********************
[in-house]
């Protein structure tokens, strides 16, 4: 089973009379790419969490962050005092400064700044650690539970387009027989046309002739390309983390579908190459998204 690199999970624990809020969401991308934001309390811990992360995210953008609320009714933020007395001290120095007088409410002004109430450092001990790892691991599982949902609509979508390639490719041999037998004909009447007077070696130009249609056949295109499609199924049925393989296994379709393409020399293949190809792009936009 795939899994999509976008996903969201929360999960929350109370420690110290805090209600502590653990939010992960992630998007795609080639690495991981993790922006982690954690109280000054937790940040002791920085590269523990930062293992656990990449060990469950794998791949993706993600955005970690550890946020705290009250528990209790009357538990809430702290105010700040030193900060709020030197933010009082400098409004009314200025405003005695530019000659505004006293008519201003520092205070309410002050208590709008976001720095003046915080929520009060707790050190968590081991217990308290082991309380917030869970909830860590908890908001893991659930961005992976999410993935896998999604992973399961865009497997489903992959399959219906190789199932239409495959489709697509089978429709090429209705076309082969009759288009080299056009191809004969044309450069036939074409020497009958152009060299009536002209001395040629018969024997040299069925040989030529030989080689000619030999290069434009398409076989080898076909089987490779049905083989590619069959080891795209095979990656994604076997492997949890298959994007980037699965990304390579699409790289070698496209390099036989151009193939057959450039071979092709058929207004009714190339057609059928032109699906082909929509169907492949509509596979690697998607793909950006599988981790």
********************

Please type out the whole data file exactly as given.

[in-house]
């Protein structure tokens, strides 16, 4: 089973009379790419969490962050005092400064700044650690539970387009027989046309002739390309983390579908190459998204 690199999970624990809020969401991308934001309390811990992360995210953008609320009714933020007395001290120095007088409410002004109430450092001990790892691991599982949902609509979508390639490719041999037998004909009447007077070696130009249609056949295109499609199924049925393989296994379709393409020399293949190809792009936009 795939899994999509976008996903969201929360999960929350109370420690110290805090209600502590653990939010992960992630998007795609080639690495991981993790922006982690954690109280000054937790940040002791920085590269523990930062293992656990990449060990469950794998791949993706993600955005970690550890946020705290009250528990209790009357538990809430702290105010700040030193900060709020030197933010009082400098409004009314200025405003005695530019000659505004006293008519201003520092205070309410002050208590709008976001720095003046915080929520009060707790050190968590081991217990308290082991309380917030869970909830860590908890908001893991659930961005992976999410993935896998999604992973399961865009497997489903992959399959219906190789199932239409495959489709697509089978429709090429209705076309082969009759288009080299056009191809004969044309450069036939074409020497009958152009060299009536002209001395040629018969024997040299069925040989030529030989080689000619030999290069434009398409076989080898076909089987490779049905083989590619069959080891795209095979990656994604076997492997949890298959994007980037699965990304390579699409790289070698496209390099036989151009193939057959450039071979092709058929207004009714190339057609059928032109699906082909929509169907492949509509596979690697998607793909950006599988981790």